In 2013, nearly 2.55 billion (that’s right, with a “b”) 18650 cells were manufactured worldwide, and as vaping becomes increasingly prevalent, the use of these types of batteries increases proportionally. As vapers, we know that there are important yet simple steps to be taken in order to get as safe as possible when using these high performance Li-ion batteries.
Choosing Your Cells
Batteries come in many different sizes and types with a variety of unique performance specifications, but as vapers, we only use a select number of a specific type of rechargeable battery. How can you be sure you’re getting the best battery for your vaping style? Well, just keep doing what you’re doing now (reading this awesome blog!) and you’ll find out!
Out of all of the many types of batteries on the planet, only a select few have the proper specifications and performance for vaping use. Vapers typically use large capacity batteries with high drain capabilities that can withstand the stresses modern devices place upon them. These types of batteries can be identified by their identifying number, the most common of which being the 18650 and 26650.
These numbers do more than identify the type of battery, they also give the specific dimensions of the cell right in the name: the first two numbers, “18-“, gives the diameter in millimeters, and the last three, “-650”, express the cell’s height in tenths of a millimeter. Similarly, these types of batteries often have a name that identifies the type of chemical composition the cell utilizes, though this can vary between manufacturers. The most common types of these Li-ion batteries are the IMR, ICR, and INR: the “I” identifies that this cell is a lithium-ion type, the second letter alludes to the type of ionic element is being used alongside the lithium, and the “R” expresses that this type of cell is cylindrical.
One more type of battery typically not available for individual purchase, instead usually coming pre-installed and irremovable from a device, is the Lithium Polymer (LiPo) battery. These batteries can come in a variety of sizes and shapes, but are most commonly found in a thin rectangular form, much like the one powering your cell phone. These cells can have very large capacities and discharge rates, rivalling even the best performing cylindrical cells, and can easily be connected together to form larger battery packs, leading to their use in an increasing number of APVs.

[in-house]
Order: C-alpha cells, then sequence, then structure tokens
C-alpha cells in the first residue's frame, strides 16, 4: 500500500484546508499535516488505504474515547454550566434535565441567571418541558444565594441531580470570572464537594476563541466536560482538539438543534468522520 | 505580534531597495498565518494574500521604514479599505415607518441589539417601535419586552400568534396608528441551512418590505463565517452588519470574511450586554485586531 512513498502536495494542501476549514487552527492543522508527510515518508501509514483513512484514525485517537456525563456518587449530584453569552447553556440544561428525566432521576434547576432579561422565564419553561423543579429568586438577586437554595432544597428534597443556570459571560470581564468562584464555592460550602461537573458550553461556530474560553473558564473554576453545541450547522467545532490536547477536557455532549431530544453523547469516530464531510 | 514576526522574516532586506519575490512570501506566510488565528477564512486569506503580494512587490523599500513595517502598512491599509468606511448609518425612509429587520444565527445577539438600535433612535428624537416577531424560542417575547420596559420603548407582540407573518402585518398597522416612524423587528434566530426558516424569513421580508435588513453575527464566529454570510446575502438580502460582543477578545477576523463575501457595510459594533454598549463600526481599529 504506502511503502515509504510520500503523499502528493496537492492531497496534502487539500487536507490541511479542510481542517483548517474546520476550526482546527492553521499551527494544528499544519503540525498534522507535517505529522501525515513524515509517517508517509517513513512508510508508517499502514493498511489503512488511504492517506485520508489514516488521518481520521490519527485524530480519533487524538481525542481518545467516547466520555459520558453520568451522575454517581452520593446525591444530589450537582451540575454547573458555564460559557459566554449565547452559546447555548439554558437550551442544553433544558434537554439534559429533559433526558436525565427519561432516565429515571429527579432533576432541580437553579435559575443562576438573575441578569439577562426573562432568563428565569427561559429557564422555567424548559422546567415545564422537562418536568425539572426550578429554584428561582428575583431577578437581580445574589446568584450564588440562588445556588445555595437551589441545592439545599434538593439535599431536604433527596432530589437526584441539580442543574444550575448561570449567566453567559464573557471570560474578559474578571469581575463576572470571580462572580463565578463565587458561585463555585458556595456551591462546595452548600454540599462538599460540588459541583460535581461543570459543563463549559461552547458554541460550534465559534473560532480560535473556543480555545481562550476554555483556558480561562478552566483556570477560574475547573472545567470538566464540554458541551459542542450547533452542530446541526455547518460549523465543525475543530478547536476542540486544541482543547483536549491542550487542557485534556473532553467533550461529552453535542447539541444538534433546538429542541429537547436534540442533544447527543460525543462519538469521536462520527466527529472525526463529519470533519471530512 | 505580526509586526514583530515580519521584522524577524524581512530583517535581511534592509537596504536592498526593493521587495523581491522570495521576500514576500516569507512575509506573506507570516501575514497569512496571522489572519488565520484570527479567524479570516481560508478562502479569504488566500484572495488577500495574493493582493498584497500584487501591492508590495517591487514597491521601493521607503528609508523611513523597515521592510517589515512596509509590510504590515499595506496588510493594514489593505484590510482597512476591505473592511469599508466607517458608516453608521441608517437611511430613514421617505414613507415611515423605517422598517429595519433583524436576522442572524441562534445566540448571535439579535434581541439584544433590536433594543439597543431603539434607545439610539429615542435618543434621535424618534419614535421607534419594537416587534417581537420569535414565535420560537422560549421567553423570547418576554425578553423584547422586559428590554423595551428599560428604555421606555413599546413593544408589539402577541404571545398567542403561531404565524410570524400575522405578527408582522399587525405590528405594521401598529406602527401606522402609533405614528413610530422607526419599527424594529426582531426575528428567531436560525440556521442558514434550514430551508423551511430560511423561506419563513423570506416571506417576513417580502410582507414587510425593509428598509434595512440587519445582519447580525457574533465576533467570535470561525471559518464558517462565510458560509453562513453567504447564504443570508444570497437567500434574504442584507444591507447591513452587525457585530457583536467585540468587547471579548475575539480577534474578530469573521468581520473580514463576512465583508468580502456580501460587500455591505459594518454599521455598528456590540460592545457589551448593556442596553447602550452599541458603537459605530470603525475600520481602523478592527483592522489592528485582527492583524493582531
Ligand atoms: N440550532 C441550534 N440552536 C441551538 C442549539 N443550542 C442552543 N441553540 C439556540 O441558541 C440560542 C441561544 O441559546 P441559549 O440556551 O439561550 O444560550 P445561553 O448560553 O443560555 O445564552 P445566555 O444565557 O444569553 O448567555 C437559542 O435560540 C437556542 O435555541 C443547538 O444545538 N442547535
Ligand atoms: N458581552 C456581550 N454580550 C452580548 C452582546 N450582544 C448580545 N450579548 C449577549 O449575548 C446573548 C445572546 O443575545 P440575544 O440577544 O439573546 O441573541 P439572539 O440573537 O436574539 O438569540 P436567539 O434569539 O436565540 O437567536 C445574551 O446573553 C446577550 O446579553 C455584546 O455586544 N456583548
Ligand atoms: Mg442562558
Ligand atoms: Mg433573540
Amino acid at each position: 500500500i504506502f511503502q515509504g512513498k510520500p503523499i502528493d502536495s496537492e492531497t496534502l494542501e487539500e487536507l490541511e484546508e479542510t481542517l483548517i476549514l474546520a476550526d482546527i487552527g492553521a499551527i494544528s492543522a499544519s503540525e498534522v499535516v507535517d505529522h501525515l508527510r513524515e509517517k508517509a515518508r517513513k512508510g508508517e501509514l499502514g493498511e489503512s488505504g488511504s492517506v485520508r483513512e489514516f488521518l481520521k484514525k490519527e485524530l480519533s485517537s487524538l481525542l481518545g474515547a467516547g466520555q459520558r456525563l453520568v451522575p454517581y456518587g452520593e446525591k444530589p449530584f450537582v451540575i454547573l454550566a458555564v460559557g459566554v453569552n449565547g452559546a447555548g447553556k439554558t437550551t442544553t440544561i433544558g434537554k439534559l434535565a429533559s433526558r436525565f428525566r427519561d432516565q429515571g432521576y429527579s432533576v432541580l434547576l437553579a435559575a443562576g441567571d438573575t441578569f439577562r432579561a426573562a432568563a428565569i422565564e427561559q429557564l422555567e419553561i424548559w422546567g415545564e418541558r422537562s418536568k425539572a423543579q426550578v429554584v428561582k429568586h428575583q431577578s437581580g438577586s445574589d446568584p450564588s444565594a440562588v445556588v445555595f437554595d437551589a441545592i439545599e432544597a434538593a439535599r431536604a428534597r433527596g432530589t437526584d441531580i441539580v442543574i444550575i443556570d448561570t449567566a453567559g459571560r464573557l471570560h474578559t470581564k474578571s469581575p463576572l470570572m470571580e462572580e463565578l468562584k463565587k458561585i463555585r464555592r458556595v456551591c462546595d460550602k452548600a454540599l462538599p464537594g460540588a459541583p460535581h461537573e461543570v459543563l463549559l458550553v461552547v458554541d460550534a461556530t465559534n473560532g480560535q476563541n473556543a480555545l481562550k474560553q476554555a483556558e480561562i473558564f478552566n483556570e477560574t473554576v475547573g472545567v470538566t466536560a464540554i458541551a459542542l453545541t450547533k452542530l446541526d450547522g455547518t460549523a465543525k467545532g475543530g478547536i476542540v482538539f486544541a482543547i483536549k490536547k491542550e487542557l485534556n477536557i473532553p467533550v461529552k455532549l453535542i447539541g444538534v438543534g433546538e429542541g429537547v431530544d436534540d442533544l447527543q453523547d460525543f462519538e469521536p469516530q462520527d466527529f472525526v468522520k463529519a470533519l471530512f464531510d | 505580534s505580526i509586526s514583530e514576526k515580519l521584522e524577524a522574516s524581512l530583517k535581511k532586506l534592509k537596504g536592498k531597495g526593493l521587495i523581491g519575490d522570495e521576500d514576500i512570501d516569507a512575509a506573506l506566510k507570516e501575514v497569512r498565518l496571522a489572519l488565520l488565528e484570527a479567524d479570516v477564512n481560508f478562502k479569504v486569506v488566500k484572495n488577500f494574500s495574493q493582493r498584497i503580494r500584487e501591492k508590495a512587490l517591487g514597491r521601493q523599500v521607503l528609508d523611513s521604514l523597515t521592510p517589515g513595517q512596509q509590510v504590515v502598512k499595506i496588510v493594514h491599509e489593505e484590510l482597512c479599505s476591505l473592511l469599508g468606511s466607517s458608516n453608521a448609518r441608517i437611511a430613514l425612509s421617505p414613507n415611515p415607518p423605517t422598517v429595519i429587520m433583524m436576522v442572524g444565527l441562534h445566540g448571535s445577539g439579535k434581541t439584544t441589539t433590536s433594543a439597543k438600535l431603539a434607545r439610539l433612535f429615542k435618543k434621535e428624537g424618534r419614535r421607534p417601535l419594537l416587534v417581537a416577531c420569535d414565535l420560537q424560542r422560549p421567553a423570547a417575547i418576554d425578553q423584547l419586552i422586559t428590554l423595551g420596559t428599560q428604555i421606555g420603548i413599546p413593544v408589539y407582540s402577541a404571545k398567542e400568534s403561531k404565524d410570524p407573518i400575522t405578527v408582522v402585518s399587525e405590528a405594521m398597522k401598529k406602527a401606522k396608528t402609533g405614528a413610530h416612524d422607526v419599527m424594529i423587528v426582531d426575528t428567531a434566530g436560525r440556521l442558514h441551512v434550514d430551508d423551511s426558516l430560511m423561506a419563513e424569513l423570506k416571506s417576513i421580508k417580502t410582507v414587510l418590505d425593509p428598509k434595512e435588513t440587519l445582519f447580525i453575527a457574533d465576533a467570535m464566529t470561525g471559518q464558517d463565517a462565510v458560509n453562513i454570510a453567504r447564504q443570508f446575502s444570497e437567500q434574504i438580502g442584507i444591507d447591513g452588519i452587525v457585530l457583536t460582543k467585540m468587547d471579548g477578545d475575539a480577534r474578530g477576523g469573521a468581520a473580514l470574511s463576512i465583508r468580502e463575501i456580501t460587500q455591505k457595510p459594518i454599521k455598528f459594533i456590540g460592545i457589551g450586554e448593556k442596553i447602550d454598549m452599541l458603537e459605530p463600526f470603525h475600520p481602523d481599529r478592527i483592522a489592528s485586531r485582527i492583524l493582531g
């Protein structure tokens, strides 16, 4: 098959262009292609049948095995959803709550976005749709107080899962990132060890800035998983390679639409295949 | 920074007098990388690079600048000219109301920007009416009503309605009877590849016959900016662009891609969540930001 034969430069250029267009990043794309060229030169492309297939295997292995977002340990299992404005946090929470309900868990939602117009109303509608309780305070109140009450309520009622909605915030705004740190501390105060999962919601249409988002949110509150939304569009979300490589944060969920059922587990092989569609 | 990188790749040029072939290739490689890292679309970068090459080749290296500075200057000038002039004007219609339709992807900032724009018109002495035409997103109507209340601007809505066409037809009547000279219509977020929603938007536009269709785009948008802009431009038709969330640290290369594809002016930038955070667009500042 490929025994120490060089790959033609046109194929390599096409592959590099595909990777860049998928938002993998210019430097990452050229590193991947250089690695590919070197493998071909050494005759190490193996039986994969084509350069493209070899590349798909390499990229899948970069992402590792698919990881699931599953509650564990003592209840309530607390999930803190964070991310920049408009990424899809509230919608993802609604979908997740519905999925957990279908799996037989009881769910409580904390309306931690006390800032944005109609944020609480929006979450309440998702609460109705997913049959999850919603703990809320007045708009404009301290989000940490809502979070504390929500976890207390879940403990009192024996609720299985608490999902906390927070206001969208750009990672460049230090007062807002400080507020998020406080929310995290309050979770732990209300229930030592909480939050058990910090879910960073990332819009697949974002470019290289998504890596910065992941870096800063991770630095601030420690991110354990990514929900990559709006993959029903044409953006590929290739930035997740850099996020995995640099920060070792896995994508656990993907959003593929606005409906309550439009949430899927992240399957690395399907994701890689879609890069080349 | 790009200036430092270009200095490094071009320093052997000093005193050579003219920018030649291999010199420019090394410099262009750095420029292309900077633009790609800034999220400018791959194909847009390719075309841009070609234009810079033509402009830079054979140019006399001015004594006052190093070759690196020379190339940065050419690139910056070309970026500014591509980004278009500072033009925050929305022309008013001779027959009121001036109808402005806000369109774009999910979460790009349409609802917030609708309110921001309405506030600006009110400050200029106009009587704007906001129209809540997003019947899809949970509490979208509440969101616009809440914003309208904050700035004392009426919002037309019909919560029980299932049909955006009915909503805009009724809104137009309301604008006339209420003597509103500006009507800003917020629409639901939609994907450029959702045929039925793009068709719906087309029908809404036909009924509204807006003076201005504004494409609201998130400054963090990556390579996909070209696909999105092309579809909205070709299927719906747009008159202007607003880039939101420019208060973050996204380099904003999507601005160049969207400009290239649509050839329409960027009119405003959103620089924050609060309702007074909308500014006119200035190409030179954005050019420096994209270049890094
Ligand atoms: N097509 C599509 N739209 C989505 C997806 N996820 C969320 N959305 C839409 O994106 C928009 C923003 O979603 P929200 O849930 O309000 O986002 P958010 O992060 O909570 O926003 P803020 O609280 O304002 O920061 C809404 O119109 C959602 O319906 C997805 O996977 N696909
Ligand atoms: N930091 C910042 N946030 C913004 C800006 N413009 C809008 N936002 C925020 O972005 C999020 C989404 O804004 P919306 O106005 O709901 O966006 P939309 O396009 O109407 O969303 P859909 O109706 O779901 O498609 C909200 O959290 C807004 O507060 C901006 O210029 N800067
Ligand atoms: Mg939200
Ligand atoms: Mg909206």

Every battery comes with a set of specifications that describe how the cell will perform under different situations, such as the nominal voltage (usually 3.7V for the batteries we use) and chemistry type – the main two we use as vapers are the continuous discharge rating (CDR) and the mAh.
The mAh is the number describing the amount of current the battery can continuously provide in one hour before being fully discharged – so a 2500mAh battery can provide a continuous 2.5A for a full hour. While it provides a good baseline for comparison across different types of batteries, a more accurate measurement for comparison would be the watt-hour (Wh): finding this is relatively easy – no more complicated than calculating Ohm’s law – simply convert the milliamps to amps (divide mAh by 1000), then multiply that quotient by the nominal voltage by the mAh measurement, then. For example, a 3000mAh battery would have a measure of 11.1Wh [(3000 / 1000) * 3.7].
The CDR is a number (somewhat arbitrarily) chosen by the manufacturer to convey the maximum amount of amps that can be continuously pulled from the battery until it’s fully discharged without absolutely any risk of failure. While battery makers tend to fudge this number due to inconsistencies in testing methods across manufacturers, the vaping community has its very own knight in shining armor, and he goes by the name of Mooch. A member of the vaping community since April 2015, this independent member of the community regularly tests batteries for their true CDR and publishes the results on his blog in the form of very helpful charts and graphs, providing a defined structure of testing methods and guidelines for an industry lacking the necessary standardization.
Take note of your cell’s rating and, if using an unregulated device, frequently ensure that your atomizer is of an adequate resistance by consulting Steam-Engine.org, a free Ohm’s Law calculator that makes checking your amperage load as simple as entering numbers. Taking note of the CDR is also very important when choosing the perfect batteries for a regulated device, although you don’t use resistance to calculate the required amps (see Building Safely below).The CDR of a battery is typically expressed by a measurement in amperage, but in the case of some cells and battery packs, it can be expressed in terms of “C”; to translate a CDR in “C” to amperage, simply convert the mAh to Ah (divide by 1000) and multiply the resulting quotient by the CDR rating (in C). For example, a 2500mAh battery with a CDR of 20C has a maximum continuous discharge rating of 50A [(2500/1000) * 20].